Her unorganized childhood ended when she went to school at the age of seven. First thing she remembers about her early childhood is how her granny was drying dough chopping boards, which were used for washing her still born baby brother’s body and how taking him wrapped to the hill as part of the ceremony. She wondered why on earth they wash the dead body in a thing which they used for making bread before. Next thing she remembers was that another baby brother was born the following year and he was brought home in a Volga car by the friend of her dad because her dad was still serving in the Soviet Army. Next thing she remembers is when her dad came back from the army in a soldier’s uniform. Her granny gave him a big hug, while making a comment to her brother in the cradle: Look, your father is back! She didn’t feel attached to this guy in uniform since he probably left for the army when she was one and she didn’t remember him at all. She doesn’t remember her attachment to her mom either because maternity leaves back then were only three months long, so her mother had to leave her with her granny and returned to her teaching job in the primary school. Lack of bottle milk then meant her granny was walking around the village and asking nursing moms to feed her together with their kids.... and she also had cows’ milk and still very prone to allergies.
Before the age of seven no one bothered about her health and safety. So she was climbing high trees and sliding down from very high rocks. Then she went to school and found it very boring. Teachers were very strict. She remembers organized walks to the canteen and back. She didn’t speak Russian very well then. The school was mixed. She found it stressful that big kids were shouting in Russian and she was just standing in the middle closing her eyes and ears. Every morning started with physical exercise, the whole school would do it, including teachers. Toilets were far away and outside and children were not always allowed to go, so she wouldn’t drink too much water in the morning to avoid a trip to the bathroom. Primary school was on the ground floor so it was easier to go out. School corridors and the toilet would always smell of chlorine and she hated the smell... She would sometimes cover her nose with her apron, which would smell like soap. She remembers school linkeikas (gatherings) where news would be shared and some students shamed. Lineikas were a platform to share which class collected more metal, paper or grass. Before lineikas, the class teacher would check if they were wearing their Oktyabrenok badges or pioneer ties correctly.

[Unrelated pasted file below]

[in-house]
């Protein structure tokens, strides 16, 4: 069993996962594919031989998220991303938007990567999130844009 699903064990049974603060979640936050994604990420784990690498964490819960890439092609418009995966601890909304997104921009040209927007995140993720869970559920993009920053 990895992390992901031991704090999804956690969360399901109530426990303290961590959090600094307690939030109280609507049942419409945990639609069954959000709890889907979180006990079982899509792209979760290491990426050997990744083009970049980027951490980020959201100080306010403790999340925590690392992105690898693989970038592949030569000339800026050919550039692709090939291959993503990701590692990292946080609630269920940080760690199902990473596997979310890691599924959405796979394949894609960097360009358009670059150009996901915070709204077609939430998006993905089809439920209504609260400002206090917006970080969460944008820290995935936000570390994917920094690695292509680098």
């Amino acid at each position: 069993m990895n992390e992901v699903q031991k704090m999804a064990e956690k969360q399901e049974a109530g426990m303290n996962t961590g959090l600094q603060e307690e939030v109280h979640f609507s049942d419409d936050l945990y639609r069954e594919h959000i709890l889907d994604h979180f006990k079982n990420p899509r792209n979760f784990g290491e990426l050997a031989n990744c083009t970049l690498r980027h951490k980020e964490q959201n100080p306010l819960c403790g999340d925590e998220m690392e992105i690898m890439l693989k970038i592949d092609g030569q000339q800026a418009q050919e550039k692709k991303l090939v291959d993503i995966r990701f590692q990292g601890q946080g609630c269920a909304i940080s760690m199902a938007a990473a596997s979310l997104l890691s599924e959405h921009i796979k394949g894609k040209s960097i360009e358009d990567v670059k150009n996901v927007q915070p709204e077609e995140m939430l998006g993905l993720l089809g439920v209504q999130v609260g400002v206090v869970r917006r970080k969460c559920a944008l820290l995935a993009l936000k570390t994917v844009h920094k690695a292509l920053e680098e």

Every morning in their class there was politinformazia - political information - where a classmate in charge was supposed to find a story from a newspaper showing how decadent the West was. She still depicts clearly in her mind a story about the capitalist West where homeless are sleeping in cardboard boxes. She also remembers when Brezhnev died, she was only seven and their class teacher made them stand up and cry... She didn’t feel like crying but she knew how cruel she was to kids who didn’t listen so she pretended to cry. Their Russian language teacher was of Kyrgyz ethnicity, however, she thought of herself as Russian. So she was always bossy and called children ‘stupid sheep,’ to which she the girl always wondered, ‘if they Kyrgyz are sheep, how come she being Kyrgyz is not a sheep?’ She was against any bourgeoisie demonstrations. For example, a little girl came wearing a bracelet, so that girl was slapped and her wrist with a bracelet was banged against the desk several times... The girl hates bracelets now! She doesn't wear them. Anyway, it feels like she’s sharing mostly her childhood traumas at school.
Once she was in the pioneer camp Artek, they had to write letters to Ronald Reagan about not bombing the Soviet Union. And they all put their letters inside the bottle and threw them in the sea… A magazine whose name she can’t recall used to depict the US as Uncle Sam. That is also where she read an article about the Vietnam war.... She was horrified, she was about 10... What she read was that Americans were doing experiments against locals, plus throwing local enemies tied up to the sea from the helicopters and putting them into cells that looked like ovens. Basically the whole information was about torture. The article said that humans swell and pop inside those ovens. So once she put a fly inside an oven and saw it popping and she was really scared. For a while she used to have nightmares about military people chasing her. And this is her growing up in Soviet Kyrgyz Republic.